Virgil Wander by Leif Enger


67ED6962-E081-4A26-ABFC-089CF8128753Sometimes you need a book that soothes spirit – a book that starts slowly and meanders along at a gentle pace, telling a gentle story that leaves you feeling like you’ve been floating down a lazy river in the not-too-hot sunshine. Virgil Wander is that kind of book.

Leif Enger is known for his use of allegory and symbolism, and remains true to form in Virgil. The overarching theme that appears again and again throughout the story is flight and all the things that go along with it – here specifically weightlessness, freedom, and risk-taking.

The story begins with our titular character, Virgil Wander, recovering from an awful accident that had him driving his car off an embankment into Lake Superior. While his car doesn’t make it, Virgil escapes with some bodily damage and a traumatic brain injury. Language is one of the things that Virgil has lost – not the ability to speak, but the use of adjectives – the ability to describe. It leaves Virgil feeling like a stranger in his home, his job, and his life in general.

Into this confusion comes Rune Eliasson, an old man from the Arctic Circle searching for a son he didn’t know was conceived on a long ago trip to Greenstone, Minnesota. He discovers the son mysteriously disappeared a decade before, but stays to find out more about him. Virgil and Rune bond over flying kites and eventually become unlikely roommates.

What commences is the story of how Virgil Wander recovers his adjectives and discovers a new life right on top of the old one. Along the way, Virgil and the multitude of characters living in Greenstone struggle with the vagaries (and predictabilities) of small town life. The story is a common one across the Great Lakes region where towns that boomed with good fortune and wealth for years are now faced with closed factories, declining population, and aging infrastructure.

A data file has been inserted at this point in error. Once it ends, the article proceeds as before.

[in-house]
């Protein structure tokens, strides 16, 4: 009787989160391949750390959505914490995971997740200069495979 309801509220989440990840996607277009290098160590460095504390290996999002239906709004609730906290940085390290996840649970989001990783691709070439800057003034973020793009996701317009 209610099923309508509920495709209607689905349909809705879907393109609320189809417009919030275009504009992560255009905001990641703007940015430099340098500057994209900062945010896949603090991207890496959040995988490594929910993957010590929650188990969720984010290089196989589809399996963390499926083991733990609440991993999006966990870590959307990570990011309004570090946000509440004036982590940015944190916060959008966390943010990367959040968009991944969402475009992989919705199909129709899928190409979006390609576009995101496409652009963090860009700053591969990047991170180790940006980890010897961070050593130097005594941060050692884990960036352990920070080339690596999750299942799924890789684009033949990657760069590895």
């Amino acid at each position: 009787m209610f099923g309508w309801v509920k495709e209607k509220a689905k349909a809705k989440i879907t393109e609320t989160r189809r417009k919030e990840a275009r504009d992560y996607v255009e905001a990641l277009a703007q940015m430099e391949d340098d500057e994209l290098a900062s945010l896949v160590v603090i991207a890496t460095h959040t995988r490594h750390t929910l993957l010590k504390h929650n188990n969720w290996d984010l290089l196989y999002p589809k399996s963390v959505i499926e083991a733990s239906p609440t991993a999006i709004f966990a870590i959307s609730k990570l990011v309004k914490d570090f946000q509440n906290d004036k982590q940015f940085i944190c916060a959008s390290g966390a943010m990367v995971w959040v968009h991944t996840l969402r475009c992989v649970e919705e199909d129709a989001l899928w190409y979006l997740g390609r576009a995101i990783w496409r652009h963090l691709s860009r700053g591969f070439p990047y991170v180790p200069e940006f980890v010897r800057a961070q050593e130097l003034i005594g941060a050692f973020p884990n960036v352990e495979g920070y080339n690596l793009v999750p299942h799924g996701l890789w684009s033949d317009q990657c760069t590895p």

The big question is why do people stay in these small towns with no future. Enger’s answer, I think, lies in the symbolism here. One of the characters, Shad Pea, is allegedly killed by a monster sturgeon, which his surviving son vows to kill. The fish itself becomes a character here, driving one of the many sub-plots until a blood-pumping scene at the end of the book. The fish is often used as a symbol of rebirth or resurrection, a theme entwined with the lives of the characters and the town. Relationships are born and reborn throughout, further emphasizing the importance of friends, family, and acquaintances in daily life. People in Greenstone care about each other and, more importantly, take care of each other.

The more obvious theme here, though, is flight. For Virgil, his old life has flown away, but he’s finding a new one bit by bit. Rune’s amazing handmade kites are used as the vehicle to bring people together and to provide the sense of power and weightlessness that exists when something leaves the earth to swoop through the air. While you can see the kite and feel it through the string, a wayward breeze or a strong wind can take that kite and fold it up, crash it, or make it soar if only you have the courage and perseverance to keep it in the air. One of my favorite scenes has Rune and Virgil flying a kite in the dark. Virgil never knows which kite he was flying. All he knows is what he can feel through the string and he says it is “a curious privilege…to fly without so much as a glimpse of perception of the wing.” That is a turning point for Virgil when he realizes that his new life will require risk-taking.

Virgil’s budding relationship with Nadine is part of his transformation, and Enger handles it with the gentle matter-of-factness of finding a partner late in life. It just happens. And that is ultimately what Virgil Wander discovers. Life happens, whether you’re ready for it or not. Sometimes it’s good, but sometimes you get a raw deal. How you respond to both the good and the bad is what makes your life important.

Virgil Wander is not the most exciting book you will ever read and, indeed, many reviews call it out for being boring. If you’re not a small town kind of person, I expect you would find this odd and a little dull. Anyone who has spent some time living in a small town will recognize the unusual (and usual) characters that show up everywhere, and will enjoy drawing comparisons to real-life examples of the Village Hall staff, the tired sheriff, the local marijuana grower, and the colorful characters who are found everywhere. If you have a couple hours of uninterrupted time where you want to fall into a cozy, friendly reading trance, pick this up and snuggle down. You’ll emerge refreshed.